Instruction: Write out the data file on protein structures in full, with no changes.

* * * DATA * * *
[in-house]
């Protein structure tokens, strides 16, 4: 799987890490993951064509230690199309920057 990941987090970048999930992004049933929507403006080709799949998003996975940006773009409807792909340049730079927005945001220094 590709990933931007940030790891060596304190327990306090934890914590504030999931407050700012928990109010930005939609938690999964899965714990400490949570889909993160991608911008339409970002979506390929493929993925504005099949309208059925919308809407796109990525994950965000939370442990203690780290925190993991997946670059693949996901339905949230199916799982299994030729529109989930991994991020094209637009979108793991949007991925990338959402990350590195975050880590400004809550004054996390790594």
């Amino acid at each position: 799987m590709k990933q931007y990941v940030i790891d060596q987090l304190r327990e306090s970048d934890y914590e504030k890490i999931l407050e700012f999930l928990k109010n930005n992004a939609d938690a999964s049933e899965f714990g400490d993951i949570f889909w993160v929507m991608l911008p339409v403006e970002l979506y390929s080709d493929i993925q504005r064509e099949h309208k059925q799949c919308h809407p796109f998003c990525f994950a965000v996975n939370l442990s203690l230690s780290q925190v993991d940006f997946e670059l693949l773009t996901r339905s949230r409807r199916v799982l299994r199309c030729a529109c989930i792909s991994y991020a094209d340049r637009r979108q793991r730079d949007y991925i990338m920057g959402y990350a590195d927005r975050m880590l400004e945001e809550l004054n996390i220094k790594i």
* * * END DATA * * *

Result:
[in-house]
């Protein structure tokens, strides 16, 4: 799987890490993951064509230690199309920057 990941987090970048999930992004049933929507403006080709799949998003996975940006773009409807792909340049730079927005945001220094 590709990933931007940030790891060596304190327990306090934890914590504030999931407050700012928990109010930005939609938690999964899965714990400490949570889909993160991608911008339409970002979506390929493929993925504005099949309208059925919308809407796109990525994950965000939370442990203690780290925190993991997946670059693949996901339905949230199916799982299994030729529109989930991994991020094209637009979108793991949007991925990338959402990350590195975050880590400004809550004054996390790594």
């Amino acid at each position: 799987m590709k990933q931007y990941v940030i790891d060596q987090l304190r327990e306090s970048d934890y914590e504030k890490i999931l407050e700012f999930l928990k109010n930005n992004a939609d938690a999964s049933e899965f714990g400490d993951i949570f889909w993160v929507m991608l911008p339409v403006e970002l979506y390929s080709d493929i993925q504005r064509e099949h309208k059925q799949c919308h809407p796109f998003c990525f994950a965000v996975n939370l442990s203690l230690s780290q925190v993991d940006f997946e670059l693949l773009t996901r339905s949230r409807r199916v799982l299994r199309c030729a529109c989930i792909s991994y991020a094209d340049r637009r979108q793991r730079d949007y991925i990338m920057g959402y990350a590195d927005r975050m880590l400004e945001e809550l004054n996390i220094k790594i």